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There may be life on a distant icy 'eyeball planet'!

There may be life on a distant icy 'eyeball planet'!

The planet was originally discovered in 2017, but has now been more thoroughly examined with the James Webb Space Telescope. Based on this, the existence of life on the eyeball planet is possible.

LHS 1140 b is an exoplanet located 50 light-years from Earth, and it has two interesting features: on the one hand, it (possibly) resembles an alien eyeball, and on the other hand, it may be habitable. The planet was examined more closely by the James Webb Space Telescope (JWST) – Live Science ReportsThis celestial body was originally discovered in 2017, but was then thought to be a mini-Neptune. However, newer findings suggest that LHS 1140 b may actually be an icy planet with a central ocean surrounded by a solid icy crust. If so, it could have supported life.

The planet is about 1.73 times the diameter of Earth, while its mass is 5.6 times that of our planet. In addition, there is a tidal connection between LHS 1140 b and its host star (the Sun), meaning that the planet's rotation period is the same as its orbital period, so the same side of the planet always faces the star, while the other side always remains in shadow. Similar to what can be observed in the relationship between the Earth and the Moon. Since one side of LHS 1140 b is always facing the star, it is possible that there is a stable region where water could remain liquid. The exoplanet orbits a red dwarf star in just 25 Earth days, and is located in the “habitable zone”, that is, the region where liquid water could exist.

The exoplanet LHS 1140 b could be entirely covered in ice (left), or it could be an icy world with a liquid substellar ocean (i.e., almost liquid water directly beneath the star) and a cloudy atmosphere (center). The planet is about 1.7 times the size of Earth. (Source: Benoit Gougeon, Université de Montréal)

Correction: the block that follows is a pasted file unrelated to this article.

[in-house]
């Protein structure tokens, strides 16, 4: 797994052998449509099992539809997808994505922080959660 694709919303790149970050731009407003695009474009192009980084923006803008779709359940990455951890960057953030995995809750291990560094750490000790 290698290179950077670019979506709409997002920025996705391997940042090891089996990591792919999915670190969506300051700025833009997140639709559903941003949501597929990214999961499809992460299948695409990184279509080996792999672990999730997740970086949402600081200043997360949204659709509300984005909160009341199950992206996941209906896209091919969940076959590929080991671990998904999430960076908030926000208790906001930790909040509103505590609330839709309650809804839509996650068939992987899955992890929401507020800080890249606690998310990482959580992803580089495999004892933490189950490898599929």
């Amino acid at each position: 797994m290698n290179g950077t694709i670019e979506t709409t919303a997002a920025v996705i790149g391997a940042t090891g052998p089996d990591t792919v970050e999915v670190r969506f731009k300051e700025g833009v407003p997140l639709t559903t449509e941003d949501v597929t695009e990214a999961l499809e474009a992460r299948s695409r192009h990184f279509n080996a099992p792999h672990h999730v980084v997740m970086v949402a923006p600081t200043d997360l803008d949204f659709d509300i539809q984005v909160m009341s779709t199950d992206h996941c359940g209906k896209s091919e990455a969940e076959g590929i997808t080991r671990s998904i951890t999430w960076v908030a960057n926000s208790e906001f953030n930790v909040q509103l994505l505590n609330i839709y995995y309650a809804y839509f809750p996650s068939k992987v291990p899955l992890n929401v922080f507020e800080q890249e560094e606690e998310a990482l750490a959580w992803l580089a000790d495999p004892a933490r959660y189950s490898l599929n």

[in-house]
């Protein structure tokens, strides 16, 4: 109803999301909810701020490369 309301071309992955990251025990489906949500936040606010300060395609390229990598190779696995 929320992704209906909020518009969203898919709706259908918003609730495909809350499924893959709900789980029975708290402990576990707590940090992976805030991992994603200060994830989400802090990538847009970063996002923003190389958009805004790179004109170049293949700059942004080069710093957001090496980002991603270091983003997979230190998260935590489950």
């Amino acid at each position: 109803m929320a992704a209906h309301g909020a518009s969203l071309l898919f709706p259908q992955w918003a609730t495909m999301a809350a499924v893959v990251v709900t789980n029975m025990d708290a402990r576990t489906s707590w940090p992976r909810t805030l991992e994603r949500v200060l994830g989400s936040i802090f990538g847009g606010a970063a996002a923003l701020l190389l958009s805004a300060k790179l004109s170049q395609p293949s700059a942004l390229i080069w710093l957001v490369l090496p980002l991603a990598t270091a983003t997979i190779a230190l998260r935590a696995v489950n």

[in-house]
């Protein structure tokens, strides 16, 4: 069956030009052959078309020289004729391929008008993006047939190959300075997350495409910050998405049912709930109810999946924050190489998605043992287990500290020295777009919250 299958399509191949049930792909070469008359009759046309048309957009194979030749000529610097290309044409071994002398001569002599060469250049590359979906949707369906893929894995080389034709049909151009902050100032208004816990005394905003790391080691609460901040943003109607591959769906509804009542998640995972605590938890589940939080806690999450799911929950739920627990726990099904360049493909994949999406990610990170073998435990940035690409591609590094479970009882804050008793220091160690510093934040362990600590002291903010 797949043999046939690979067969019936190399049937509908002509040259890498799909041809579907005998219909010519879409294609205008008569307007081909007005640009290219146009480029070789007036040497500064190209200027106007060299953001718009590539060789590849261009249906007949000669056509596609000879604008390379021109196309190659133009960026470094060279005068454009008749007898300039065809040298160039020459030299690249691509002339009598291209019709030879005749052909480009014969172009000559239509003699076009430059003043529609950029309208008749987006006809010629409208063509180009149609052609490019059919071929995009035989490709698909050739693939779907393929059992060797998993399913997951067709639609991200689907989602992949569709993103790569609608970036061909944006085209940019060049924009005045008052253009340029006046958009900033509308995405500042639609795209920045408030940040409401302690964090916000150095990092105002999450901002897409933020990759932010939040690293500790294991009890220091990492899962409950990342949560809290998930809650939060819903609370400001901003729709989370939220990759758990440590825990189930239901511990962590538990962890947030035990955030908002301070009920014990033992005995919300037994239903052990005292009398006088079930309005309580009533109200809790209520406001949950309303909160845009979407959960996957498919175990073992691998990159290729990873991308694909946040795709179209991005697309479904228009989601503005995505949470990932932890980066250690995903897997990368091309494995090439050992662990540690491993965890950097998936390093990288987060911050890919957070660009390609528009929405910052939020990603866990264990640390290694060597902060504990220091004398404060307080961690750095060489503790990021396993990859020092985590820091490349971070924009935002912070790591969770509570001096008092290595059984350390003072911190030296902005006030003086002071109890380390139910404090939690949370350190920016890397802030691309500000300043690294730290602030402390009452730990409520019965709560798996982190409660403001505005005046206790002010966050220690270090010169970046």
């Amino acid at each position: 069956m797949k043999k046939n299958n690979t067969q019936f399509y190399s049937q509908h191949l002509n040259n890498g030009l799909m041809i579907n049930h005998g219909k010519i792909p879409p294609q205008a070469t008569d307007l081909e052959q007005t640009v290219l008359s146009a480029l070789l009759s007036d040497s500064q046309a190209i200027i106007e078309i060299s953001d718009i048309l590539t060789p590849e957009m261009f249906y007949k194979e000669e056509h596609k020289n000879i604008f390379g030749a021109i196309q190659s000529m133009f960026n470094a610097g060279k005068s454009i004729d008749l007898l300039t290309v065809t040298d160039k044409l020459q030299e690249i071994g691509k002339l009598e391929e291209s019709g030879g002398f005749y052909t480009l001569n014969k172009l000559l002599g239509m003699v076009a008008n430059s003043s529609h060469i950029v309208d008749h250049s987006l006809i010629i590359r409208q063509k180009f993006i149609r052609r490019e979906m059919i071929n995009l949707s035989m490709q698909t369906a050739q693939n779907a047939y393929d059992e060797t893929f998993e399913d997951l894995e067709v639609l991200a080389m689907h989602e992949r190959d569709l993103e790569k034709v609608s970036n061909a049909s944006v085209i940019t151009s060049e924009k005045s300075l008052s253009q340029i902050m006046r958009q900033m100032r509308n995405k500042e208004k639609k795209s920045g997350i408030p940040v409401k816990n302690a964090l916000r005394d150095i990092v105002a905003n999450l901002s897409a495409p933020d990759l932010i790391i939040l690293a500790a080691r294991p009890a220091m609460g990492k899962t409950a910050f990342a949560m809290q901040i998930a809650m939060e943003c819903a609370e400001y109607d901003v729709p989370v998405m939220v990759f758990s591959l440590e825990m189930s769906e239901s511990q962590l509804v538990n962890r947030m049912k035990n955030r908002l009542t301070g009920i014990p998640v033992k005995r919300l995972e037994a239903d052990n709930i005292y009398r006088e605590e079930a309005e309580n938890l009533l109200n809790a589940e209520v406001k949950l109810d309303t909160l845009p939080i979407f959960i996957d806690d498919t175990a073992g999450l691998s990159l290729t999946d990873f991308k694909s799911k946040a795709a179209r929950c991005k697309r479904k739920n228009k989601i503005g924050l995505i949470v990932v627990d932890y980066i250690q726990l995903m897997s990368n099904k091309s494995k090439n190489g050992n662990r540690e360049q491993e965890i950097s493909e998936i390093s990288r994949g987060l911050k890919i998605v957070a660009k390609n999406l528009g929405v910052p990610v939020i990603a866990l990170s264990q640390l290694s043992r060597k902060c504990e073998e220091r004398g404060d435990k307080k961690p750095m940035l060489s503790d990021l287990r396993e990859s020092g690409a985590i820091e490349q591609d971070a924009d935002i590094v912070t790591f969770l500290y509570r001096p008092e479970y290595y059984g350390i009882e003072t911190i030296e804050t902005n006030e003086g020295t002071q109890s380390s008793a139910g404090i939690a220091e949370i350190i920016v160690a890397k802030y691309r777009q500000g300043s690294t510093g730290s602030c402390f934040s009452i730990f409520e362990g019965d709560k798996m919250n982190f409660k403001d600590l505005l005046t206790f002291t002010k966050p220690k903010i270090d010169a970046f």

Using the James Webb Space Telescope’s near-infrared camera and slitless spectrometer, scientists were able to analyze the planet’s atmosphere as it passed in front of its star. The researchers detected the presence of nitrogen, which is also a major component of Earth’s atmosphere. Further studies determined that LHS 1140 b is not dense enough to be a rocky planet, and does not fall into the category of a sub-Neptune. This suggests that the planet is covered in ice, which could harbor liquid water.

Most of the planet's surface is likely frozen. However, temperatures on the star-facing side may be around 20 degrees Celsius, hot enough to support liquid water and possibly marine life. This makes LHS 1140 bt a promising candidate in the search for habitable exoplanets.

The big question now is whether or not this planet has an atmosphere, but to determine that, at least another year of data collection is needed, and then another two or three years are needed to detect other gases, such as carbon dioxide.

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